Arterial blood flow of all abdominal-pelvic organs using Doppler ultrasound: range, variability and physiological impact.

Published

Journal Article

The pulsed Doppler method theoretically enables human arterial blood flow (BF) to be determined in all of the abdominal-pelvic organs (BF(AP)) by subtracting the bilateral proximal femoral arterial BF from the upper abdominal aorta BF above the coeliac trunk. Evaluation of BF(AP) is a potentially useful indicator of exercise or food intake related flow distribution to organs; however, there is a lack of information regarding the physiological significance of BF(AP), and the measurements are yet to be validated. The aims of the present study are to examine the range in BF(AP) among subjects, monitor physiological day-to-day variability in BF(AP) over three different days and then determine whether mean BF(AP) (averaged over the three different measurement days) is related to body surface area (BSA). Forty healthy males (19-39 years) with a wide range of body weights (51-89 kg) were evaluated in a sitting position following a 12 h fast. The above-mentioned three conduit arteries were measured to determine BF(AP) using pulsed Doppler with spectral analysis. The mean BF(AP) was 2078 +/- 495 ml min(-1) (mean +/- SD) (range, 1153-3285 ml min(-1)), which is in agreement with a previous study that measured the sum of BF in the major part of the coeliac, mesenteric and renal arteries. The physiological day-to-day variability (mean coefficient of variation) was 14.5 +/- 10.0%. Significant (p < 0.05) positive linear relationships were observed between BF(AP) and BSA as well as body weight, which is in good agreement with the results of a previous study. The present data suggest that BF(AP) determined by three-conduit arterial hemodynamics may be a valid measurement that encompasses physiologic flow to multiple abdominal-pelvic organ systems.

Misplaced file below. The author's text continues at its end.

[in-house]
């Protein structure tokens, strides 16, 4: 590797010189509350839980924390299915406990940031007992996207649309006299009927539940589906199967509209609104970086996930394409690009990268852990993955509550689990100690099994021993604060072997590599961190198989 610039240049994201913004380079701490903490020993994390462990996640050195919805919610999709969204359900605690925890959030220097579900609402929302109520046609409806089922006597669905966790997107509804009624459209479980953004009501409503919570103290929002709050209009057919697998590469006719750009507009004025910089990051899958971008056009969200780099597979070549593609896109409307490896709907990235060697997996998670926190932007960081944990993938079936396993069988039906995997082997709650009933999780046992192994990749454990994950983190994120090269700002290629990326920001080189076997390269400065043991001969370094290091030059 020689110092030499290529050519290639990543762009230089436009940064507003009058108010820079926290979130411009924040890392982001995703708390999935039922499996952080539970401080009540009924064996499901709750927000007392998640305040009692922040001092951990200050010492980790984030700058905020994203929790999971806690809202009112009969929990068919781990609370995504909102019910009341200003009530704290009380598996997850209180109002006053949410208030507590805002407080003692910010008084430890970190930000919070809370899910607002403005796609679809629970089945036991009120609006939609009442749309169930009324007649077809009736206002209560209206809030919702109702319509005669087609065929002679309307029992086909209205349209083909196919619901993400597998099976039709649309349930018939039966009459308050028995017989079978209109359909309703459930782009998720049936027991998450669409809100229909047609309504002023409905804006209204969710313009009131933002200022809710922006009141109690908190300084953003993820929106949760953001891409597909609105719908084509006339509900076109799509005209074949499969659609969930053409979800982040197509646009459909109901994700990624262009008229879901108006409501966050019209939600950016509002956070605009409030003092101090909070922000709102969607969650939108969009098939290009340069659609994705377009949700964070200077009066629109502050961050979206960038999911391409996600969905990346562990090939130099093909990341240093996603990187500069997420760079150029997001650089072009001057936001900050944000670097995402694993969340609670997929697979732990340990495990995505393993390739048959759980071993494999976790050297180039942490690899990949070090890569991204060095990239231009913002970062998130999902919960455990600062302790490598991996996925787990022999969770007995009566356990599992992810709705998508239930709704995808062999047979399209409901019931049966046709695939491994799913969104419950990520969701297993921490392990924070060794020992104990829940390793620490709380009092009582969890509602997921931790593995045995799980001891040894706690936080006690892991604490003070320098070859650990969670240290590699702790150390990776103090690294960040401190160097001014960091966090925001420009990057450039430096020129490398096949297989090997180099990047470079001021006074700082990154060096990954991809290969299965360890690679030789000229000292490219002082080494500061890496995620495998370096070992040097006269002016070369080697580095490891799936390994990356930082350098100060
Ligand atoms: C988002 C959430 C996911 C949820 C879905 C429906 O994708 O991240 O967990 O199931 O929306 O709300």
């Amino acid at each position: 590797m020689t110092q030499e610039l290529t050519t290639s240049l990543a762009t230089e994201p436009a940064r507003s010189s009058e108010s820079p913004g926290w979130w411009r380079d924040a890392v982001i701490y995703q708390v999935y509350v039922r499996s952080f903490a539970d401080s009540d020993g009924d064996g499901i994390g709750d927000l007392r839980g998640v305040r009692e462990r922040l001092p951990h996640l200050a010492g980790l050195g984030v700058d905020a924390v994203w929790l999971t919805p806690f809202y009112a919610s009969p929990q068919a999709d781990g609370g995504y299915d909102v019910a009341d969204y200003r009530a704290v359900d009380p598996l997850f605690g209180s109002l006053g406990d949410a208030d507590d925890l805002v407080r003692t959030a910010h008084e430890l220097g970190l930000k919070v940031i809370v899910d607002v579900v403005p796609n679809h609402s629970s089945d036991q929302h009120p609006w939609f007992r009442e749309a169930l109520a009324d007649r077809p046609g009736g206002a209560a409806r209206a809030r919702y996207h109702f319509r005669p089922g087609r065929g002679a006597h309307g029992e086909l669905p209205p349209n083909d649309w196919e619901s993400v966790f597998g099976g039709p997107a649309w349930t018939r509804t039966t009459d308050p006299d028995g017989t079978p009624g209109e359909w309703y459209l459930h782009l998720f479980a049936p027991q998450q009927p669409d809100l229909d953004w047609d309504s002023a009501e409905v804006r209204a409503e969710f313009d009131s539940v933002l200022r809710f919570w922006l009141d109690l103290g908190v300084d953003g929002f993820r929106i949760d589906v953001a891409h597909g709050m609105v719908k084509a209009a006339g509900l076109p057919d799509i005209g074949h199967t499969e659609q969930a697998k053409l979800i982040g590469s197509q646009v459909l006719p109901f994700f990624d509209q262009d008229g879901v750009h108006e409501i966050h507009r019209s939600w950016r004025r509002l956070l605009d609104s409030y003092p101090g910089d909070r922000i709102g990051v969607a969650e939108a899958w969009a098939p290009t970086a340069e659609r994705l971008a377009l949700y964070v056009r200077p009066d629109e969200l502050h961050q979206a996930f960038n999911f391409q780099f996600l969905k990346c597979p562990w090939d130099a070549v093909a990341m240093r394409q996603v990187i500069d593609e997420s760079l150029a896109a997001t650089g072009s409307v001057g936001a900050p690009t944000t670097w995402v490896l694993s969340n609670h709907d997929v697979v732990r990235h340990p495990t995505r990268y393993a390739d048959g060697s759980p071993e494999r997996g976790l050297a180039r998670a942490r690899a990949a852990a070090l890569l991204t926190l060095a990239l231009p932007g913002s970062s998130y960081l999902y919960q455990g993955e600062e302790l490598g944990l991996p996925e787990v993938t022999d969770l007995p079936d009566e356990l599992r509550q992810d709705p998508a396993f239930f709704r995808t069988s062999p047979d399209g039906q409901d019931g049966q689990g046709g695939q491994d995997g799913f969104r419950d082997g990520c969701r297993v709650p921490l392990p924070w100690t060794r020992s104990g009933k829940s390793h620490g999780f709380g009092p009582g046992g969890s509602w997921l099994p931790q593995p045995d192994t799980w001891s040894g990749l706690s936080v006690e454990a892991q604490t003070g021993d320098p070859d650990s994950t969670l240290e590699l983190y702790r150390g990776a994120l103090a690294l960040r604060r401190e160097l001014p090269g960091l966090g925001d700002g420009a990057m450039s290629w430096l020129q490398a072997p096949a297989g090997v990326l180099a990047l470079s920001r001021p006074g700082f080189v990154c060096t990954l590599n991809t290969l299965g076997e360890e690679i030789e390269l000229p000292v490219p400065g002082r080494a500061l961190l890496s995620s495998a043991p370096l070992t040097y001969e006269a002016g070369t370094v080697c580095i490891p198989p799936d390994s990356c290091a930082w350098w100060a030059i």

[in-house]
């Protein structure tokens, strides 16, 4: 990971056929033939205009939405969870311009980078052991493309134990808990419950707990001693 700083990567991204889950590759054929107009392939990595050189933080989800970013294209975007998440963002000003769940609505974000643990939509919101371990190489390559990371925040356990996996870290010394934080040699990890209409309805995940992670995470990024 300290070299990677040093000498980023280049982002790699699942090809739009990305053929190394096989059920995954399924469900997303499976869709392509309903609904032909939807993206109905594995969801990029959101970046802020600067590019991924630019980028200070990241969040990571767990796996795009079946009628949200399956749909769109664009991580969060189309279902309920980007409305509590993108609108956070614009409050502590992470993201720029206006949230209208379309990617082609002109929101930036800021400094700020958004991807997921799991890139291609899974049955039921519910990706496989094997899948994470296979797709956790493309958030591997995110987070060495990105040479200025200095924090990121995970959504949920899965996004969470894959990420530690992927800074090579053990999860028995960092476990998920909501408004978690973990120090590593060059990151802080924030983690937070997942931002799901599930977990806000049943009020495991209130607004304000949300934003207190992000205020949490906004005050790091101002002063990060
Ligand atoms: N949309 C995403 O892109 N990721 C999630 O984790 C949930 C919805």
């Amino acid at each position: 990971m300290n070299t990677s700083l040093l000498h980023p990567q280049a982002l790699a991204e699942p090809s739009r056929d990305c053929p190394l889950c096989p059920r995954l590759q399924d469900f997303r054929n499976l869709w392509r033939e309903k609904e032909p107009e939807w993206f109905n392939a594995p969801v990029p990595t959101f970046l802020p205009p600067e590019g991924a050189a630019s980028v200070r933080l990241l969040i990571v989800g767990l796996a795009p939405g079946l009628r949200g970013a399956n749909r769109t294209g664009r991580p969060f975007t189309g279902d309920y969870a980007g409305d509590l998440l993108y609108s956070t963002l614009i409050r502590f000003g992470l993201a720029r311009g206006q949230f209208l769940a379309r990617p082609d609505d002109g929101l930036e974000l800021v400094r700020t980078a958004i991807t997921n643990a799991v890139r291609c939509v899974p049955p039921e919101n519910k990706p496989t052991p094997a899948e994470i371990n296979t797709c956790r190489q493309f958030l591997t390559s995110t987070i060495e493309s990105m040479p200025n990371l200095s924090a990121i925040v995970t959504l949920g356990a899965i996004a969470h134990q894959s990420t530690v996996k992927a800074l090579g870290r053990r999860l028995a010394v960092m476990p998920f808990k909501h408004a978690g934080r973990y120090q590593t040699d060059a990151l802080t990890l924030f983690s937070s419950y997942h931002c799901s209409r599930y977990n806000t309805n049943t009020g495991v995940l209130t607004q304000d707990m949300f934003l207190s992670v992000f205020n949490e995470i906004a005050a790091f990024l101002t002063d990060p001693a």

Full Text

Duke Authors

Cited Authors

  • Osada, T; Murase, N; Kime, R; Shiroishi, K; Shimomura, K; Nagata, H; Katsumura, T

Published Date

  • October 2007

Published In

Volume / Issue

  • 28 / 10

Start / End Page

  • 1303 - 1316

PubMed ID

  • 17906396

Pubmed Central ID

  • 17906396

International Standard Serial Number (ISSN)

  • 0967-3334

Digital Object Identifier (DOI)

  • 10.1088/0967-3334/28/10/014

Language

  • eng

Conference Location

  • England